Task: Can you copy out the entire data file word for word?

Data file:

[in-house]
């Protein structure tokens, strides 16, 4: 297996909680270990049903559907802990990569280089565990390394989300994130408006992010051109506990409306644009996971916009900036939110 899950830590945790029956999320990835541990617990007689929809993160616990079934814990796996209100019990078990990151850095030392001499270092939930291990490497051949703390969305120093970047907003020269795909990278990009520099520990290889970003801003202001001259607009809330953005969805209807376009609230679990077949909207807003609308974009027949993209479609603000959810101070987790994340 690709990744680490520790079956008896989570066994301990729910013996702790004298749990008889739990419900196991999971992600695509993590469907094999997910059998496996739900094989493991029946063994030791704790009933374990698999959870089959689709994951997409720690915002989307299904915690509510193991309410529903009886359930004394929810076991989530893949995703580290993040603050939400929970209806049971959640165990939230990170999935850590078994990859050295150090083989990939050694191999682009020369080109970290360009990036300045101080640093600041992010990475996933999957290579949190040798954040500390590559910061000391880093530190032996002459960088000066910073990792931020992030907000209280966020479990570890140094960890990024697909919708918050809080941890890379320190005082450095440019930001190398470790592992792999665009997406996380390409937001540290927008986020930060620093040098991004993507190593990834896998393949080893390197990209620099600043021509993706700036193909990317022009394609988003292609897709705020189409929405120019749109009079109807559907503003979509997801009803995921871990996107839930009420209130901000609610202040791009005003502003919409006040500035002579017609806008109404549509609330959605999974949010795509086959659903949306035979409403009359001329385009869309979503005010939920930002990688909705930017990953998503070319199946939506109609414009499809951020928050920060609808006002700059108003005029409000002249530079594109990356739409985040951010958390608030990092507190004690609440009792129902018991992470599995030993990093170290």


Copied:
[in-house]
């Protein structure tokens, strides 16, 4: 297996909680270990049903559907802990990569280089565990390394989300994130408006992010051109506990409306644009996971916009900036939110 899950830590945790029956999320990835541990617990007689929809993160616990079934814990796996209100019990078990990151850095030392001499270092939930291990490497051949703390969305120093970047907003020269795909990278990009520099520990290889970003801003202001001259607009809330953005969805209807376009609230679990077949909207807003609308974009027949993209479609603000959810101070987790994340 690709990744680490520790079956008896989570066994301990729910013996702790004298749990008889739990419900196991999971992600695509993590469907094999997910059998496996739900094989493991029946063994030791704790009933374990698999959870089959689709994951997409720690915002989307299904915690509510193991309410529903009886359930004394929810076991989530893949995703580290993040603050939400929970209806049971959640165990939230990170999935850590078994990859050295150090083989990939050694191999682009020369080109970290360009990036300045101080640093600041992010990475996933999957290579949190040798954040500390590559910061000391880093530190032996002459960088000066910073990792931020992030907000209280966020479990570890140094960890990024697909919708918050809080941890890379320190005082450095440019930001190398470790592992792999665009997406996380390409937001540290927008986020930060620093040098991004993507190593990834896998393949080893390197990209620099600043021509993706700036193909990317022009394609988003292609897709705020189409929405120019749109009079109807559907503003979509997801009803995921871990996107839930009420209130901000609610202040791009005003502003919409006040500035002579017609806008109404549509609330959605999974949010795509086959659903949306035979409403009359001329385009869309979503005010939920930002990688909705930017990953998503070319199946939506109609414009499809951020928050920060609808006002700059108003005029409000002249530079594109990356739409985040951010958390608030990092507190004690609440009792129902018991992470599995030993990093170290």